Bernard Leibman




Bernard Leibman was born in Brussels, Belgium in 1938. His parents, Abraham and Chaja Sura were Polish Jews who had moved to Belgium during the interwar period, where his father was a leather goods manufacturer. Germany invaded Belgium in May of 1940, and the family remained in Brussels until spring of 1942 when it became clear that Jews would be rounded up.  

At that point, Bernie’s parents secured hiding places for Bernie and his older brother, Jacques, in Wilrijk (near Antwerp) and false papers for themselves so they could check on the children. During those visits, they learned their sons were not being fed adequately.

Fortunately, in September of 1942, they found two families in the village of Tourinnes-St. Lambert, each willing to take one of the boys. Bernie was only 4 years old at the time but remembers attending church with the mother and daughter who hid him and being treated like part of the family. He visited Germaine and her daughter, Giselle many times after the war and in fact, they have been recognized as Righteous Among the Nations.  Most of the village knew there were Jews hidden there but never turned anyone in.

The village had an active resistance force and in 1944, hid two American flyers who had crashed there. The village priest, Father Phillipe Laurent Cleeremans, assisted the boys and their parents while they were in hiding. During the 3 ½ years in hiding, Bernie saw his brother Isaac many times and their mother about a dozen times. She and their father were in hiding in Brussels and it was dangerous to travel – especially for men because Jewish men could always be recognized due to the practice of circumcision. Women could more easily travel with false identity papers.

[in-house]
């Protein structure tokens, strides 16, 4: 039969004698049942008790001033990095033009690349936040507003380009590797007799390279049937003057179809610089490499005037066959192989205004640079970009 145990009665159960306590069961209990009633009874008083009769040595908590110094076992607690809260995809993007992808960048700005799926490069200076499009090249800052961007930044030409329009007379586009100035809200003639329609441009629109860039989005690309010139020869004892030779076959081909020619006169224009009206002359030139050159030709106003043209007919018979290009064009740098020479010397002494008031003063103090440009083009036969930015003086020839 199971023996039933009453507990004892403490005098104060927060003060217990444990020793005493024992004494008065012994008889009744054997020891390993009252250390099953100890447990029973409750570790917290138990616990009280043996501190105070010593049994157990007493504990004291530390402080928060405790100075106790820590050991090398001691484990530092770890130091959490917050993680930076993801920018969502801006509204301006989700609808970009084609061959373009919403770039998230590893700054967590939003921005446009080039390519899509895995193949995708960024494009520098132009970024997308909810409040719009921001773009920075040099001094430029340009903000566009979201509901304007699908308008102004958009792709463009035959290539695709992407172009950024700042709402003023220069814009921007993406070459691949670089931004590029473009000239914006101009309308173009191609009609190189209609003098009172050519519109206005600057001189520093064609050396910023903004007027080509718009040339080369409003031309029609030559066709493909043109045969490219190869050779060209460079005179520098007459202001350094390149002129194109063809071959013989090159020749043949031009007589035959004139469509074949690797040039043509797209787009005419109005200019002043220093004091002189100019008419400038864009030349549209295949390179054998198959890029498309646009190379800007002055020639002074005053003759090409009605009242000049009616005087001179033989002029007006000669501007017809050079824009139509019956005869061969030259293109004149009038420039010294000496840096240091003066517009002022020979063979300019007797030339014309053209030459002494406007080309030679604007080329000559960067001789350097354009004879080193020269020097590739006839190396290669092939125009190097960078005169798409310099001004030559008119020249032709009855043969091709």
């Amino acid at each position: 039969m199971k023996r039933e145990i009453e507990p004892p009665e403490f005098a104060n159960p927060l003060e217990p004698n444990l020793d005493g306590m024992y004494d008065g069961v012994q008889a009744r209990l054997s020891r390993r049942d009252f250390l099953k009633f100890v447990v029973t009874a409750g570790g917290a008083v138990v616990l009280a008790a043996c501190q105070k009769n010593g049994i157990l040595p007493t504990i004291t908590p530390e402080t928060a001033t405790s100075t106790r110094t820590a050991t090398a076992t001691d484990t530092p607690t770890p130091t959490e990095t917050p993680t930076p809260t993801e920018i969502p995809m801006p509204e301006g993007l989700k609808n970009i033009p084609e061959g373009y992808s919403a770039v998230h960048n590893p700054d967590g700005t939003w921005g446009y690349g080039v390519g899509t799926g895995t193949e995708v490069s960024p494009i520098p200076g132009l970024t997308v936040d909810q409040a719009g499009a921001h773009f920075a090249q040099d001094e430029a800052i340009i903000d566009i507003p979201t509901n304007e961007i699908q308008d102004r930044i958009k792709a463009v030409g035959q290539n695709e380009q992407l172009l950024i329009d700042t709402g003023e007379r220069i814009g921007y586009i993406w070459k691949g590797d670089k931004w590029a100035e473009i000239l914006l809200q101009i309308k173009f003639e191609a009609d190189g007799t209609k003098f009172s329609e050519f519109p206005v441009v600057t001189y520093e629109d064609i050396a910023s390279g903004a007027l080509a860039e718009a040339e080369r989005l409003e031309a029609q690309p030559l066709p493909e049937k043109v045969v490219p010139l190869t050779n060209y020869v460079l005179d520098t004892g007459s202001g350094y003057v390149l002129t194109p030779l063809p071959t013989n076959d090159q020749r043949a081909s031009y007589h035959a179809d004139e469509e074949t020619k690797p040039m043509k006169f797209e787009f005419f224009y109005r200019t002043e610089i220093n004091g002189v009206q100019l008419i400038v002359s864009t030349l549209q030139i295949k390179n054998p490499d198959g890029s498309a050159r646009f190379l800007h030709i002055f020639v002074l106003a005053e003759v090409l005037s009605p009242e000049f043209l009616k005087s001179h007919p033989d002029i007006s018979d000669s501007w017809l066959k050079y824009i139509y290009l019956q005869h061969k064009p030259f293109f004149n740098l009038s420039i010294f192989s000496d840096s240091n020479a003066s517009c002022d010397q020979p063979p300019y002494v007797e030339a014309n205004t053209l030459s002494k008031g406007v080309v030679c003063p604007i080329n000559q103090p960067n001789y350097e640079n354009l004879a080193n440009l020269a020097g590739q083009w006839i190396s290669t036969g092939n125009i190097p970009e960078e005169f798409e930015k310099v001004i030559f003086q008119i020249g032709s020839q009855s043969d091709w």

To this day, Bernard Leibman is fearful of spotlights because Nazis used them to hunt down Jews.  He recalls hearing rumbling and flashes from Battle of the Bulge, As Germans retreated, villagers shouted them down. Two days later, the first American GIs came into the village. Isaac and Bernard greeted them and that picture is featured in a book about the war.

After Belgium was liberated, the boys were reunited with their parents and they lived in Ixelles, a suburb of Brussels. A third son, Raymond, was born to the family in 1946. Most of Bernard’s extended family, who had remained in Poland, were murdered during the Holocaust. In 1946, the family, fearful that the Soviet Union would take over Western Europe, applied to emigrate to the United States. It took six years for them to get approved but in 1952, the family left for New York City, sponsored by a distant relative.

Biography written by: Bonnie Abrams, Director, Center for Holocaust Awareness and Information